Foucault argues that illegalities became tied up in relations between social classes, and that the resulting conflict between the upper and lower orders led the administrators of society to transform these conflicts of illegality into the concept of a criminal underclass. But because the lower orders were a large, economically necessary group this presented problems. There was a pressing need to control popular revolts and illegality.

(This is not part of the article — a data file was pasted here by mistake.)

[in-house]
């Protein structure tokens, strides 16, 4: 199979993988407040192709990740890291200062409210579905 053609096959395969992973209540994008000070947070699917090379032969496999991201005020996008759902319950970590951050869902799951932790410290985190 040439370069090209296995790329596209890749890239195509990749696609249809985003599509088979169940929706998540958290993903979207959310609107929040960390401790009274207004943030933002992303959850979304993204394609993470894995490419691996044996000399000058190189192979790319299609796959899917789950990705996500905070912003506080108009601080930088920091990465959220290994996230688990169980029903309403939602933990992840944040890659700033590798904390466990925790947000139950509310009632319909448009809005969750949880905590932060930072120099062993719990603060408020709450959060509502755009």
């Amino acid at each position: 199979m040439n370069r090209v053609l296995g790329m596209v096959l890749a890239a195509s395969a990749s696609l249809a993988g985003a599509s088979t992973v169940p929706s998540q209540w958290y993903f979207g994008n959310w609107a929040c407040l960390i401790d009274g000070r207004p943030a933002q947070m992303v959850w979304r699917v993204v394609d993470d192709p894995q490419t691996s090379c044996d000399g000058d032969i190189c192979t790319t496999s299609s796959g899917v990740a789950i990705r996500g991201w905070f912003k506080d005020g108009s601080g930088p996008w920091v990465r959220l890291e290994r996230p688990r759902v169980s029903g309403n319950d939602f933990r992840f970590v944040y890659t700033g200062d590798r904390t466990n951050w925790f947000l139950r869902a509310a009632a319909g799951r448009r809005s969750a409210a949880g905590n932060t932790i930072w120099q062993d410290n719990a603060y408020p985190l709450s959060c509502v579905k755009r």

Delinquency was the solution. The delinquent was not someone who broke a particular law, but part of a group whose very existence implied illegality and crime. By creating a sub-class if delinquents who were easy to identify and control using the same techniques that operated in the rest of society, these conflicts of power could be resolved. Ultimately, Foucault sees prison and the carceral system as part of a wider system of discipline that developed from the class and economic conflicts of the eighteenth and nineteenth centuries.